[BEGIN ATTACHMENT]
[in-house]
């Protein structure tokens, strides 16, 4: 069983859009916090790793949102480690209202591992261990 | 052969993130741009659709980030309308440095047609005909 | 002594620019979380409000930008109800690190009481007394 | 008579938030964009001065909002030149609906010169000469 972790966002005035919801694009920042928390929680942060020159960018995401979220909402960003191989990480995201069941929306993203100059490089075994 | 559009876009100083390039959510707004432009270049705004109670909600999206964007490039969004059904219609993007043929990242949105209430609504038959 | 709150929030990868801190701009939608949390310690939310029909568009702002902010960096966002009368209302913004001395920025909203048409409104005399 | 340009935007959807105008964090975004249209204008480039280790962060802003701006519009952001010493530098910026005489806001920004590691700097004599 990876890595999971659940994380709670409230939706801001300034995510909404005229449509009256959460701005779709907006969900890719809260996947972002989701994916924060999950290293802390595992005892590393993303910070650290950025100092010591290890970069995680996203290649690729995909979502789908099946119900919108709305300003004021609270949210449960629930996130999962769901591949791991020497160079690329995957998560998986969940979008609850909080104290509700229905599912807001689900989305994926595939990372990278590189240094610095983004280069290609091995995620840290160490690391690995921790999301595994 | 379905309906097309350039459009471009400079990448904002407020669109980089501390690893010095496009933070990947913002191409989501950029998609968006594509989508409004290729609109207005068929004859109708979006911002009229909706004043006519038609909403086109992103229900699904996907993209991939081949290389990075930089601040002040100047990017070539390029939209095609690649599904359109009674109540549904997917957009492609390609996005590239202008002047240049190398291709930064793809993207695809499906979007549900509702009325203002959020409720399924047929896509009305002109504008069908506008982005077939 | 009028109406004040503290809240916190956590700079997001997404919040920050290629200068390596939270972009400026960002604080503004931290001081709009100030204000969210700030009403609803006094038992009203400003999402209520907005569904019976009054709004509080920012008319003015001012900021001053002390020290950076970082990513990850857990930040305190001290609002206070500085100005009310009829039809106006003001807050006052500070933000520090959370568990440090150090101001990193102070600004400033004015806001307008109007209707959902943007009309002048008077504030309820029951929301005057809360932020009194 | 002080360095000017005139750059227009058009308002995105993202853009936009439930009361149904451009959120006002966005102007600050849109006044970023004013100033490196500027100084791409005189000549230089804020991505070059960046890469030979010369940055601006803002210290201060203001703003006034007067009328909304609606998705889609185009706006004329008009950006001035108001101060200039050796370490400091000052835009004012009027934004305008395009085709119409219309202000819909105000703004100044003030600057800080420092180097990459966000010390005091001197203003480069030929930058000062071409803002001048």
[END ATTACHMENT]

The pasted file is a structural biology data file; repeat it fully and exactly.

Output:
[in-house]
């Protein structure tokens, strides 16, 4: 069983859009916090790793949102480690209202591992261990 | 052969993130741009659709980030309308440095047609005909 | 002594620019979380409000930008109800690190009481007394 | 008579938030964009001065909002030149609906010169000469 972790966002005035919801694009920042928390929680942060020159960018995401979220909402960003191989990480995201069941929306993203100059490089075994 | 559009876009100083390039959510707004432009270049705004109670909600999206964007490039969004059904219609993007043929990242949105209430609504038959 | 709150929030990868801190701009939608949390310690939310029909568009702002902010960096966002009368209302913004001395920025909203048409409104005399 | 340009935007959807105008964090975004249209204008480039280790962060802003701006519009952001010493530098910026005489806001920004590691700097004599 990876890595999971659940994380709670409230939706801001300034995510909404005229449509009256959460701005779709907006969900890719809260996947972002989701994916924060999950290293802390595992005892590393993303910070650290950025100092010591290890970069995680996203290649690729995909979502789908099946119900919108709305300003004021609270949210449960629930996130999962769901591949791991020497160079690329995957998560998986969940979008609850909080104290509700229905599912807001689900989305994926595939990372990278590189240094610095983004280069290609091995995620840290160490690391690995921790999301595994 | 379905309906097309350039459009471009400079990448904002407020669109980089501390690893010095496009933070990947913002191409989501950029998609968006594509989508409004290729609109207005068929004859109708979006911002009229909706004043006519038609909403086109992103229900699904996907993209991939081949290389990075930089601040002040100047990017070539390029939209095609690649599904359109009674109540549904997917957009492609390609996005590239202008002047240049190398291709930064793809993207695809499906979007549900509702009325203002959020409720399924047929896509009305002109504008069908506008982005077939 | 009028109406004040503290809240916190956590700079997001997404919040920050290629200068390596939270972009400026960002604080503004931290001081709009100030204000969210700030009403609803006094038992009203400003999402209520907005569904019976009054709004509080920012008319003015001012900021001053002390020290950076970082990513990850857990930040305190001290609002206070500085100005009310009829039809106006003001807050006052500070933000520090959370568990440090150090101001990193102070600004400033004015806001307008109007209707959902943007009309002048008077504030309820029951929301005057809360932020009194 | 002080360095000017005139750059227009058009308002995105993202853009936009439930009361149904451009959120006002966005102007600050849109006044970023004013100033490196500027100084791409005189000549230089804020991505070059960046890469030979010369940055601006803002210290201060203001703003006034007067009328909304609606998705889609185009706006004329008009950006001035108001101060200039050796370490400091000052835009004012009027934004305008395009085709119409219309202000819909105000703004100044003030600057800080420092180097990459966000010390005091001197203003480069030929930058000062071409803002001048």